New Ryzen AI 9 HX 370 CPU Rivals Ryzen 7945HX3D Geekbench Performance in Silent Mode

More performance numbers surrounding the new Ryzen AI processors leaked following AMD’s official Computex 2024 announcement. Discovered by Benchleaks, a Ryzen AI 9 HX 370 12-core CPU was benchmarked on Geekbench 6 and sports some very impressive numbers.

The CPU was tested on an Asus ProArt P16 prosumer laptop sporting 64GB of memory. Crucially, the chip was benchmarked using the laptop’s silent power plan, which reduces system performance and fan speed to maintain quiet operation even under load. It’s worth mentioning that Geekbench 6 classifies the CPU as the “AMD Ryzen AI 9 HX 170” with a 100 series nomenclature. However, this is inaccurate and resulted from AMD switching the branding name to the 300 series at the last minute.

Running in a neutered power state, the Ryzen AI 9 processor scored 2,544 points in the single-core benchmark and 14,158 in the multi-core test. Compared to its predecessor, the Ryzen 9 8940HS, the AI-branded chip is 6.5% faster in the single-core test and 17% faster in the multi-core test.

The Ryzen AI 9 HX 370’s performance is so good that it impressively approaches the performance of AMD’s Dragon Range 16-core mobile processors. Looking at the Ryzen 9 7945HX3D benchmark numbers with 3D-VCache technology, the Ryzen AI 9 CPU is only 11% slower in Geekbench’s single-core test and 16.2% slower in multi-core performance.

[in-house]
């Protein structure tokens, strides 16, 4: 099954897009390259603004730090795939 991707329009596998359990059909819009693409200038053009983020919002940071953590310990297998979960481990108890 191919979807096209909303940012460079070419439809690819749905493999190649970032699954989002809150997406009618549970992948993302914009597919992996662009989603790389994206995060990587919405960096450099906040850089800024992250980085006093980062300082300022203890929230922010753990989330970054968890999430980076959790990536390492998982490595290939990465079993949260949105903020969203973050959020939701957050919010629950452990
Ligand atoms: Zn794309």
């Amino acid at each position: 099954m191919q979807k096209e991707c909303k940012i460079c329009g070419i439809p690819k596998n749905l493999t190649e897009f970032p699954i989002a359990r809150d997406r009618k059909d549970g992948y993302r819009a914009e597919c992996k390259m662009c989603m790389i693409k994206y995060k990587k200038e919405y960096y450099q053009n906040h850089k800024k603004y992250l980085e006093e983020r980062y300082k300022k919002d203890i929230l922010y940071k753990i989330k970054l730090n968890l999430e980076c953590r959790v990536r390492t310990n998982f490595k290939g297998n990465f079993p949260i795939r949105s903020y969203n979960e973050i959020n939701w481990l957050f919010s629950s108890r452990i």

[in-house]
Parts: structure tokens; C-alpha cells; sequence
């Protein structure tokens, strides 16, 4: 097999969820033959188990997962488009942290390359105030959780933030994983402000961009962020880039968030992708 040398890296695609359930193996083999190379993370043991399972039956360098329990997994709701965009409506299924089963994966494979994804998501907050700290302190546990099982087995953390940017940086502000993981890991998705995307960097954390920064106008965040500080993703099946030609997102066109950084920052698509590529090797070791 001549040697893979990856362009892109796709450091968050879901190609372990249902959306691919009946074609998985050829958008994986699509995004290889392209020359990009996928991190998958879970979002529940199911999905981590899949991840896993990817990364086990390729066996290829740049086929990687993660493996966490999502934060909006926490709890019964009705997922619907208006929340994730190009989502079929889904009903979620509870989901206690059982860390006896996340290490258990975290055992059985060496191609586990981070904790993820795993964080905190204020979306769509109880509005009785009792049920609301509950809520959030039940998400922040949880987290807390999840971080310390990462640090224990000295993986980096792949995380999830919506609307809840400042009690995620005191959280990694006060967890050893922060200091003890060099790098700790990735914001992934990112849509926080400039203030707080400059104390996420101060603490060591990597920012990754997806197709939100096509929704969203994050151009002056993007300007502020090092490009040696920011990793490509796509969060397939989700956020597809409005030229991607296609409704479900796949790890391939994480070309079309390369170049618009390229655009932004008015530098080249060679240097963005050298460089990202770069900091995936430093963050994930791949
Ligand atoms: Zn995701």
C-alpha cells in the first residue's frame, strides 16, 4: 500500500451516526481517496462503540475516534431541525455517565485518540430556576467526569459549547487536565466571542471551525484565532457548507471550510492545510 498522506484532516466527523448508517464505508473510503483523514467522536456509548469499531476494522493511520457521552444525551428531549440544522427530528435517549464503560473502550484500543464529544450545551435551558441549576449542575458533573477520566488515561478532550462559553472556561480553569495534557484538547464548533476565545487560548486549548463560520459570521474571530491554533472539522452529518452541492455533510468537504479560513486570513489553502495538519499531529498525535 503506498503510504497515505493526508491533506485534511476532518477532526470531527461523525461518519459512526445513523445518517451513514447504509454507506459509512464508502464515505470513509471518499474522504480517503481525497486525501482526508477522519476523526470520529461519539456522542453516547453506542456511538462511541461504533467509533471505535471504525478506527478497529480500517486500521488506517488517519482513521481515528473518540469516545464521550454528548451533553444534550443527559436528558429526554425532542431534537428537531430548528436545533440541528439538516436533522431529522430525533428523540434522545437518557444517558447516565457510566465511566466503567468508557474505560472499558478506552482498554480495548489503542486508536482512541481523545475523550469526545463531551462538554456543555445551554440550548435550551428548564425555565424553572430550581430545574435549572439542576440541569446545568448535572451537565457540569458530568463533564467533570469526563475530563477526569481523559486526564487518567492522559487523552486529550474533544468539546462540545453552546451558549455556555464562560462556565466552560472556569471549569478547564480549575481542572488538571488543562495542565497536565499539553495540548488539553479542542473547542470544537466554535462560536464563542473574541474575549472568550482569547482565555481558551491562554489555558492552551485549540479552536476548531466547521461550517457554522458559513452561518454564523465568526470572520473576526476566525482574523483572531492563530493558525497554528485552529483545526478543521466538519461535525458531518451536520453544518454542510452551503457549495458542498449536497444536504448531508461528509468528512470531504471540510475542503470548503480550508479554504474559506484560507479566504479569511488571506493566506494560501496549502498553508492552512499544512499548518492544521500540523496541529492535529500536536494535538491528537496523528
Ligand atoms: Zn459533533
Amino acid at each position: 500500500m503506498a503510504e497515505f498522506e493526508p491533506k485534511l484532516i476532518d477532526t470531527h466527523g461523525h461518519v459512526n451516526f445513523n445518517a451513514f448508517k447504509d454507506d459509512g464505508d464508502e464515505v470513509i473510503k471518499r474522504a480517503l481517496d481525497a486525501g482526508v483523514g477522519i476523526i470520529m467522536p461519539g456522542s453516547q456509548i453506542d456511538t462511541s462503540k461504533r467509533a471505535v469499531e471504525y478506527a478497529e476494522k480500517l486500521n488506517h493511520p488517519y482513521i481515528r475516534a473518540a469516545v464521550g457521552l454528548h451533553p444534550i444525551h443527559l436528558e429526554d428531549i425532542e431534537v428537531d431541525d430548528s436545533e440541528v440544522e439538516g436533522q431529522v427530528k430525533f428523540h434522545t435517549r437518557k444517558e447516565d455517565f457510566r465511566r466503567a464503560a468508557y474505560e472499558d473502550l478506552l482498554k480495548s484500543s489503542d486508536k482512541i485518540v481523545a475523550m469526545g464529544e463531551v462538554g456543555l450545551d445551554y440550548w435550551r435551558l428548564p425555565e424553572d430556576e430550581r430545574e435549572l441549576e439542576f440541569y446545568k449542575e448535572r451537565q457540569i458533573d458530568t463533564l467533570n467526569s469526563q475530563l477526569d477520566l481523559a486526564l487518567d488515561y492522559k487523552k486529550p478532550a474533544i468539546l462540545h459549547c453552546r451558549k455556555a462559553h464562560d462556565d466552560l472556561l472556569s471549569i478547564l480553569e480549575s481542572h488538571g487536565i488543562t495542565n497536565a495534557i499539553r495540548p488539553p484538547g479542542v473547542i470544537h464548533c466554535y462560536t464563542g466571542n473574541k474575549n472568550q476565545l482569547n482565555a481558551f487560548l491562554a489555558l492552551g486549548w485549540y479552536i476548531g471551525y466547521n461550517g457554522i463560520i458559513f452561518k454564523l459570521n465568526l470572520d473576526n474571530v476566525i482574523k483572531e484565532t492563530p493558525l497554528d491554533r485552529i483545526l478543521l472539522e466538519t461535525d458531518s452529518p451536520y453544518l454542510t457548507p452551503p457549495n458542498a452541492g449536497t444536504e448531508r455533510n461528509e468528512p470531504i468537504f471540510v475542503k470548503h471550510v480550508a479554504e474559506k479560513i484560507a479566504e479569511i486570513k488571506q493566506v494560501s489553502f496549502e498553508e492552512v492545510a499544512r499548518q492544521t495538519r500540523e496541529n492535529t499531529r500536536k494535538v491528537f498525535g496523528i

These numbers are pretty impressive, all things considered; the fact that we are seeing anything close to Dragon Range levels of performance in an efficiency-optimized power state makes us wonder how much more potent the Ryzen AI 9 HX 370 will be when it is kicked up to its maximum thermal and power envelope. The new chip is part of AMD’s latest Ryzen AI 300 series processors sporting its bleeding edge Zen 5 CPU architecture, RDNA 3.5 integrated graphics, and XDNA2 neural engine.

The Ryzen AI 9 HX 370 is a hybrid processor sporting 12 cores in total, consisting of four high-performance Zen 5 cores and eight compact Zen 5c cores. The TDP is rated at 28W, but the configurable TDP ranges between 15W and 54W. As a result, performance will vary wildly depending on what configurable TDP configuration each laptop maker chooses.

We have to take these results with a pinch of salt since Geekbench 6 is just one synthetic test out of many. But, if Geekbench 6’s results are indicative of the CPU’s real-world performance, AMD’s new Zen 5 chips will be really fast, even at lower power envelopes.